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# 2.21. Different Results with Same Fixed Seed

Problem:

Several students are submitting @RISK models for homework, but even using the same fixed seed some have different results.  I have noticed that some worksheets contain several versions of "scratch" models.

Explanation:

Since a different number of distributions are being sampled, they are effectively different models, and different results should be expected.  The same model will always produce the same results using the same fixed seed.

As an example, suppose I am using a fixed seed that happens to generate the following numbers using RiskUniform(0,1):  0.1, 0.2, 0.3, 0.4, 0.5, 0.6, 0.7.  (Of course a pattern like this is enormously unlikely; it's just chosen to make the example easy to follow.)

If I use that same fixed seed and run a simulation with 7 iterations, I will always get exactly those values in exactly that order.  In other words:
Iteration    value of RiskUniform(0,1)
1                 0.1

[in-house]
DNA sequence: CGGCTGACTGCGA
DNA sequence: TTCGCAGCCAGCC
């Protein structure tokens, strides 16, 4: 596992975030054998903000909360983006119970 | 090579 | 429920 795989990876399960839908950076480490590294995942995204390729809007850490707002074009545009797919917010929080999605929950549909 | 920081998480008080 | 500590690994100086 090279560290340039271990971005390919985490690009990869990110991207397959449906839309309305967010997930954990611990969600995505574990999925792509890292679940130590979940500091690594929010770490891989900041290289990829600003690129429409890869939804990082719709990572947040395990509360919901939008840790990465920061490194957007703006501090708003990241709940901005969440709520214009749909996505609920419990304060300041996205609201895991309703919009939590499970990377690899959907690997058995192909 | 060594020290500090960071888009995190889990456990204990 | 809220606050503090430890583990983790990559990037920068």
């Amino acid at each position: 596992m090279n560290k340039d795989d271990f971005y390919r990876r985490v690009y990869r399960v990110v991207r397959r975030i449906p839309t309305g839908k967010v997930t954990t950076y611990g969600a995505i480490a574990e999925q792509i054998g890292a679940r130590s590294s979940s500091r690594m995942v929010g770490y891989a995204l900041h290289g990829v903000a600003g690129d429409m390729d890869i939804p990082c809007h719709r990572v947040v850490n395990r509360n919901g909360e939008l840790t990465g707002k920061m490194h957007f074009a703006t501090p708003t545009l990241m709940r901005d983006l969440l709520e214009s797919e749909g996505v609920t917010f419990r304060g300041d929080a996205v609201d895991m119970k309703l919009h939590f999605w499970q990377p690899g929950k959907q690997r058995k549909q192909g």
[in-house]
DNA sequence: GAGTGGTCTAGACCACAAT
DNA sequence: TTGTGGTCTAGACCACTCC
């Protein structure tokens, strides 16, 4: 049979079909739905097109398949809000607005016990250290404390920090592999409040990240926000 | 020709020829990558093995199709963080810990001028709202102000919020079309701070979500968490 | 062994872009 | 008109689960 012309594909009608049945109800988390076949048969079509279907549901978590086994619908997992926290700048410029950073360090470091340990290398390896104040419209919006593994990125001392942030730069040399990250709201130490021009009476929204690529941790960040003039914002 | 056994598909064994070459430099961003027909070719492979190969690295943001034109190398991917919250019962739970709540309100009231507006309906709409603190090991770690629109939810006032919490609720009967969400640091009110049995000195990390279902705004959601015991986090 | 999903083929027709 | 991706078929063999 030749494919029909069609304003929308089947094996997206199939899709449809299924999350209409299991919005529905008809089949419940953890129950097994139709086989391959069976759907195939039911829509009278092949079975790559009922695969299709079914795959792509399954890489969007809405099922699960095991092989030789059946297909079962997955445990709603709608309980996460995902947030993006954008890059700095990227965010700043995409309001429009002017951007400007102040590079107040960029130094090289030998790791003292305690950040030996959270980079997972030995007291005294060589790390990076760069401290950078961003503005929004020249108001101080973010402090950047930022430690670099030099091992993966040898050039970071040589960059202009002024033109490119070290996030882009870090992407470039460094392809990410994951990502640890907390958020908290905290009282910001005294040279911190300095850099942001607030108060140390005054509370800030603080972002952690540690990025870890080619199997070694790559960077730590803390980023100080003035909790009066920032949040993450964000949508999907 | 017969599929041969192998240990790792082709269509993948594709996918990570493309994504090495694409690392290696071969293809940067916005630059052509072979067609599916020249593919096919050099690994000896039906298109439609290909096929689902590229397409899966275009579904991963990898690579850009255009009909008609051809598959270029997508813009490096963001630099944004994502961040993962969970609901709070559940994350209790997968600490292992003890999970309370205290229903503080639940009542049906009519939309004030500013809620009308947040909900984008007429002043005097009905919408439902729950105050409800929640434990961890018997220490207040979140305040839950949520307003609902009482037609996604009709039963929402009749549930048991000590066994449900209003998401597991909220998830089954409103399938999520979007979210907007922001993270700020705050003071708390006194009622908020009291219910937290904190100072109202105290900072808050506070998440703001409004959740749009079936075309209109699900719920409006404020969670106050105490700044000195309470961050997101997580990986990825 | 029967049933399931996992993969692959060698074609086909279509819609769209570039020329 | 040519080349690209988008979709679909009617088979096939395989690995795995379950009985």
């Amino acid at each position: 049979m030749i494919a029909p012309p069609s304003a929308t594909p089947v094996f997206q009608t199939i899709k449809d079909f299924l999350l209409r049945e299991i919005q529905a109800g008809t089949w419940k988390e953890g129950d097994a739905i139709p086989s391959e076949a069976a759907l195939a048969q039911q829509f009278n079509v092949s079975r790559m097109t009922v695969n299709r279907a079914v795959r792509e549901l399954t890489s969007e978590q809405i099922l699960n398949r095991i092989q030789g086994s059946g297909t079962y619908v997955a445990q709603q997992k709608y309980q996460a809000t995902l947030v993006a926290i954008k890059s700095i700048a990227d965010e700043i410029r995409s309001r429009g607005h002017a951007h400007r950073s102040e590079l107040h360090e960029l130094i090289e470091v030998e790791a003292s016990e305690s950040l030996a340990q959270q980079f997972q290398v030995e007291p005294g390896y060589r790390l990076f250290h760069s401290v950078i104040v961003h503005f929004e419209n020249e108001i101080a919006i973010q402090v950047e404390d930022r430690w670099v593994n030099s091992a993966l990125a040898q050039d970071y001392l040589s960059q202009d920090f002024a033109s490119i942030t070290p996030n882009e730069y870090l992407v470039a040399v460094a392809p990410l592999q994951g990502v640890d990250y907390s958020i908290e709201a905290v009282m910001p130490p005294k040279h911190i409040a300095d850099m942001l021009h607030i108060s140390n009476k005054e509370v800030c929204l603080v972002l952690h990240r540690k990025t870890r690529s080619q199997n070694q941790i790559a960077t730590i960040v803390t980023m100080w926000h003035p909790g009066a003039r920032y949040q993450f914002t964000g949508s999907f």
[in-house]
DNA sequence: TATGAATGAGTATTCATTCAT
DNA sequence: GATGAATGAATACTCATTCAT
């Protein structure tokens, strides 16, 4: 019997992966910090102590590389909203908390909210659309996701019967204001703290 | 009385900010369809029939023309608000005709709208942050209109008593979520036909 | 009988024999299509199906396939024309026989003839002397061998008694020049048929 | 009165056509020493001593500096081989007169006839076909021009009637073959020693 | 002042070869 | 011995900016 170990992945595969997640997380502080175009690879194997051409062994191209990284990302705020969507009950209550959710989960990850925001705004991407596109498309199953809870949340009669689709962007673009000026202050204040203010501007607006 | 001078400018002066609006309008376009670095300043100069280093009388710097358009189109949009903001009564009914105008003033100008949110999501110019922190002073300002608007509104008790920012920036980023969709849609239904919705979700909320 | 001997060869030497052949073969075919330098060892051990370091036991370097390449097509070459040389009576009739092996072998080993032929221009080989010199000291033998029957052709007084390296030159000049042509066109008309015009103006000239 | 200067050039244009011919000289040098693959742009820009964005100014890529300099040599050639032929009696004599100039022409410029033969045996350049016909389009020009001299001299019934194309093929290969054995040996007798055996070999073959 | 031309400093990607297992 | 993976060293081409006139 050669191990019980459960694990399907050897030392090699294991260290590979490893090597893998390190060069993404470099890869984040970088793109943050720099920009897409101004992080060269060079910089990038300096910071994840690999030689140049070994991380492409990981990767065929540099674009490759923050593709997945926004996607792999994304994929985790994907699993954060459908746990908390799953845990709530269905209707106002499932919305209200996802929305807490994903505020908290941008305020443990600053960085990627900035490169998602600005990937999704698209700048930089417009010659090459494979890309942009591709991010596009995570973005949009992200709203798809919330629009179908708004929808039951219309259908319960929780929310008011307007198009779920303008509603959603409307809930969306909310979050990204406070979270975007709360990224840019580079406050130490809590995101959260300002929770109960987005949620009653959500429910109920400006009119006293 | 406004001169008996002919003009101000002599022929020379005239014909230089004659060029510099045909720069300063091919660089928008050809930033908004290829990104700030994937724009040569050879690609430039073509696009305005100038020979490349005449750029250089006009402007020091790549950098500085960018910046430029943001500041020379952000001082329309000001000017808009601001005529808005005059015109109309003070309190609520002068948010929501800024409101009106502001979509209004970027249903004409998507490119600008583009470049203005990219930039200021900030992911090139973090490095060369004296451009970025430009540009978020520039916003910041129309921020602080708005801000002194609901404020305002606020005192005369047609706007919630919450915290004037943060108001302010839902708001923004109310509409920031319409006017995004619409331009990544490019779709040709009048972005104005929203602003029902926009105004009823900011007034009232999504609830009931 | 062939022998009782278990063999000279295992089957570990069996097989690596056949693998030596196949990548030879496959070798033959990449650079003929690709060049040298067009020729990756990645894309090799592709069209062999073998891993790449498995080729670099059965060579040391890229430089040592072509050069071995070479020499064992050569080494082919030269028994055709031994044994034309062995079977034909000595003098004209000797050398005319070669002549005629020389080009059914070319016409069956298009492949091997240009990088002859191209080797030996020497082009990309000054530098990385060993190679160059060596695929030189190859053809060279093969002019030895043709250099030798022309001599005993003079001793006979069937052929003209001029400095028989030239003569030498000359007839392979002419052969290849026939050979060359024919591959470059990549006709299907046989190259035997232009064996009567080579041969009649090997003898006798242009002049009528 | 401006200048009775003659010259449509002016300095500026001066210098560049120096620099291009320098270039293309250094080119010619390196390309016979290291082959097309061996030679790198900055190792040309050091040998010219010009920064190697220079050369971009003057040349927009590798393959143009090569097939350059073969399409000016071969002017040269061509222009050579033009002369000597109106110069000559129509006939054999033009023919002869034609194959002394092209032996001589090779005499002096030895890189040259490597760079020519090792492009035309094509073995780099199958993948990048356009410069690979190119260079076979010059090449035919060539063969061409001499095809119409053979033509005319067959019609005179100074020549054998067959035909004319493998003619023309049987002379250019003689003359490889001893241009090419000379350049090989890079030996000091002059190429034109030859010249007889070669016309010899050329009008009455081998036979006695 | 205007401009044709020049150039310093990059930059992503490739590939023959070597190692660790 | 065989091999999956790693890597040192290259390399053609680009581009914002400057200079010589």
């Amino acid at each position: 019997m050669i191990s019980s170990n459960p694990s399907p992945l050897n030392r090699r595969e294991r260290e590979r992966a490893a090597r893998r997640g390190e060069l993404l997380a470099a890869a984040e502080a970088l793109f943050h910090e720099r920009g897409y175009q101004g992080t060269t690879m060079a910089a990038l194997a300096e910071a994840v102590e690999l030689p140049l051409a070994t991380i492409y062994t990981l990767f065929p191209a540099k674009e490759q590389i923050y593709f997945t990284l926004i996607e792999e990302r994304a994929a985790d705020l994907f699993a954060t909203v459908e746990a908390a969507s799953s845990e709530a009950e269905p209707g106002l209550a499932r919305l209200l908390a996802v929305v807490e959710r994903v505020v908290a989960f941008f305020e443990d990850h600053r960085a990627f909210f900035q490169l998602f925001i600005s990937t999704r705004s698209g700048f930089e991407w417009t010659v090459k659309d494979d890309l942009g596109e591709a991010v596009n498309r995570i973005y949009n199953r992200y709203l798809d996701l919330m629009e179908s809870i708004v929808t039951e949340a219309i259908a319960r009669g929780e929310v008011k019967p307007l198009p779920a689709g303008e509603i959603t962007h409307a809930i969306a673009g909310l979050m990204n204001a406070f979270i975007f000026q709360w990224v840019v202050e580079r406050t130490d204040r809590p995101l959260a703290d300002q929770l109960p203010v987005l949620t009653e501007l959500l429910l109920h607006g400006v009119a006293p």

2                 0.2
3                 0.3
4                 0.4
etc

But if I now add another RiskUniform(0,1) to the spreadsheet and run 7 iterations, the results will be different.  The same seed list is generated and used, but now two distributions are sampling from it.  In other words:
Iteration    value of first RiskUniform(0,1)    value of second RiskUniform(0,1)
1                 0.1                                        0.2
2                 0.3                                        0.4
3                 0.5                                        0.6
4                 0.7                                      [next value in seeded list]

The first model will always produce its same results for the same fixed seed.  And the second model will always produce its same results for the same fixed seed.  But the results between the two models will not be the same.

If identical answers are critical, perhaps another approach is in order.

One alternative is that you could supply the variable data directly.  For instance, distribute a list of numbers saying, "Here are the monthly interest rates for the next five years."

Another option is to compare the text of the spreadsheet cells, rather than the final numeric output.  In other words, check for a cell definition of "RiskUniform(0,1)", rather than numeric results.  Or maybe some combination of these approaches.